Take the 2-minute tour ×
Stack Overflow is a question and answer site for professional and enthusiast programmers. It's 100% free, no registration required.

Given the following code :

typedef  int  array[4][4];

void transpose2(array dst, array src)
{
   int i, j;
   for ( i=0; i<4; i++) {
     for ( j=0; j<4; j++) {
         dst[i][j] = src[j][i];
     }
   }
}

Assumptions :

  • int is 4 bytes

  • src array starts at address 0 , dst starts at address 64

  • the size of the cache is 32 bytes , at the beginning the cache is empty

  • there is a L1 cache working under direct mapping using write-through, write-allocate

  • the size of the block is 16 bytes

I'm trying to figure out the cache miss & cache hit of dst and src .

The question - to fill in the tables of src and dst arrays , where they're empty at the beginning : Before the run

First I'll present the solution of my professor : After the run

Here is my solution , but somewhere, I'm making a mistake :

Assuming that I run i from 1 to 4 and not from 0 to 3

First iteration :

src  dst

1,1-> 1,1

2,1-> 1,2

3,1-> 1,3

4,1-> 1,4

Second iteration:

src    dst 
1,2 ->2,1

2,2 ->2,2

3,2 ->2,3

4,2 ->2,4

Third iteration:

src    dst 
1,3 -> 3,1

2,3 -> 3,2

3,3 -> 3,3

4,3 -> 3,4

Fourth iteration:

src    dst 
1,4 -> 4,1

2,4 -> 4,2

3,4 -> 4,3

4,4 -> 4,4

I don't understand why are there HITS at all at the tables of dst , I know that I'm wrong , can someone please explain why are there indeed HITS in the solution above ?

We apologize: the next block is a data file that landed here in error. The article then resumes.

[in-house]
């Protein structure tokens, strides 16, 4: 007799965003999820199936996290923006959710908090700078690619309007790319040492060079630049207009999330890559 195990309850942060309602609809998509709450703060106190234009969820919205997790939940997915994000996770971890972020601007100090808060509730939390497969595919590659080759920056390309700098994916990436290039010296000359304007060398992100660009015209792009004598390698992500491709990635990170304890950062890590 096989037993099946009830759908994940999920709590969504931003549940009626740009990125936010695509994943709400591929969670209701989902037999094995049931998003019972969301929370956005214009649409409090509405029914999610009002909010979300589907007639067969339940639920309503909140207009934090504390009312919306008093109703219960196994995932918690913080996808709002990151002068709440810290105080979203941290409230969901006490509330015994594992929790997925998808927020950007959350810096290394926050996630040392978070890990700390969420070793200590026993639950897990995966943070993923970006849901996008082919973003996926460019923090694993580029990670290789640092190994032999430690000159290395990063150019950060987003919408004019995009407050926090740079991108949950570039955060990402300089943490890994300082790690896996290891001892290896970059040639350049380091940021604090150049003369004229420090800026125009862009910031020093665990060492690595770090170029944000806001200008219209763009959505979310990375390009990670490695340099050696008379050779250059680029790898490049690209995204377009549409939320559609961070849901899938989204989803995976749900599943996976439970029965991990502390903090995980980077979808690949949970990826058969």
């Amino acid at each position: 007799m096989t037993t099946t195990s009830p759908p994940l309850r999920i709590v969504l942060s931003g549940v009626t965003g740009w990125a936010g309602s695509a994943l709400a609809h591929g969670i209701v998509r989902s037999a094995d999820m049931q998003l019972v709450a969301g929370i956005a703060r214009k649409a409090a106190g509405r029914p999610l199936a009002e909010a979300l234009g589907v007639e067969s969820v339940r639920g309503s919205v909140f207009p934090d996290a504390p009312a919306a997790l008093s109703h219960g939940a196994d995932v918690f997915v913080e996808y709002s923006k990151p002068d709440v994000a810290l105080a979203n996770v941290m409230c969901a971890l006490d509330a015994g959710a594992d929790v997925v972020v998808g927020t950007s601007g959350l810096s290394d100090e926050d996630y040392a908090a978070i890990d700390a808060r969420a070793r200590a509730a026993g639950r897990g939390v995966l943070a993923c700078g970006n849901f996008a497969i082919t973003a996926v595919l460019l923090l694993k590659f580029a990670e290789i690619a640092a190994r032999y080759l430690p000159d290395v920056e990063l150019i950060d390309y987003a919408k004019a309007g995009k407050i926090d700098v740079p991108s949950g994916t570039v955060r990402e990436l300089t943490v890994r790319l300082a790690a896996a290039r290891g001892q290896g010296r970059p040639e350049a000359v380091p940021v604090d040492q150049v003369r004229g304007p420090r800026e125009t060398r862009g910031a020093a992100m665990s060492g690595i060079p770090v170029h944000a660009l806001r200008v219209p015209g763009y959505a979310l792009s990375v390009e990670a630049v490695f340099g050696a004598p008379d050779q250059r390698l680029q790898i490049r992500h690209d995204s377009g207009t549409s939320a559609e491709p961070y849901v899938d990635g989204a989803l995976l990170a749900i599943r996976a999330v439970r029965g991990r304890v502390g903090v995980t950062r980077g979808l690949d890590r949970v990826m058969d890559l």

Regards Ron

share|improve this question

1 Answer 1

up vote 5 down vote accepted

Because cache is usually organised into lines, each of size n bytes. When you access a particular memory address, that address along with the surrounding n-1 bytes are read into the cache.

share|improve this answer
    
I still can't see why are the four HITS indeed belong to their indexes , can you please explain ? –  ron Apr 9 '12 at 16:17
    
@ron: What are you expecting? –  Oliver Charlesworth Apr 9 '12 at 16:21
    
Very simple , start at the beginning : 11 into 11 : it's a miss since the cache is empty . Now the cache has 11,12,13,14 . Next , 21 into 12 : the cache already has 12 then it's a HIT (understood!) . Cache still has only 11,12,13,14 . Next ,31 into 13 : the cache already has 13 , then it's a HIT from my understanding , but the answer says MISS. Why ? –  ron Apr 9 '12 at 17:10
    
@ron: You need to take into account the fact that it's a direct-mapped cache (that's what the question says). So that it makes it very easy for data to be evicted. Hint: you have two memory accesses on each iteration of the loop. –  Oliver Charlesworth Apr 9 '12 at 17:12
1  
@ron: Your understanding of the hits is already correct (your 2nd comment above). The only extra thing you have to take into account is that sometimes, accessing src will evict dst data from the cache, causing a miss for dst. I suggest figuring out which cache block is used for each dst and src access. From that, you can work out when evictions occur. –  Oliver Charlesworth Apr 11 '12 at 11:53

Your Answer

 
discard

By posting your answer, you agree to the privacy policy and terms of service.

Not the answer you're looking for? Browse other questions tagged or ask your own question.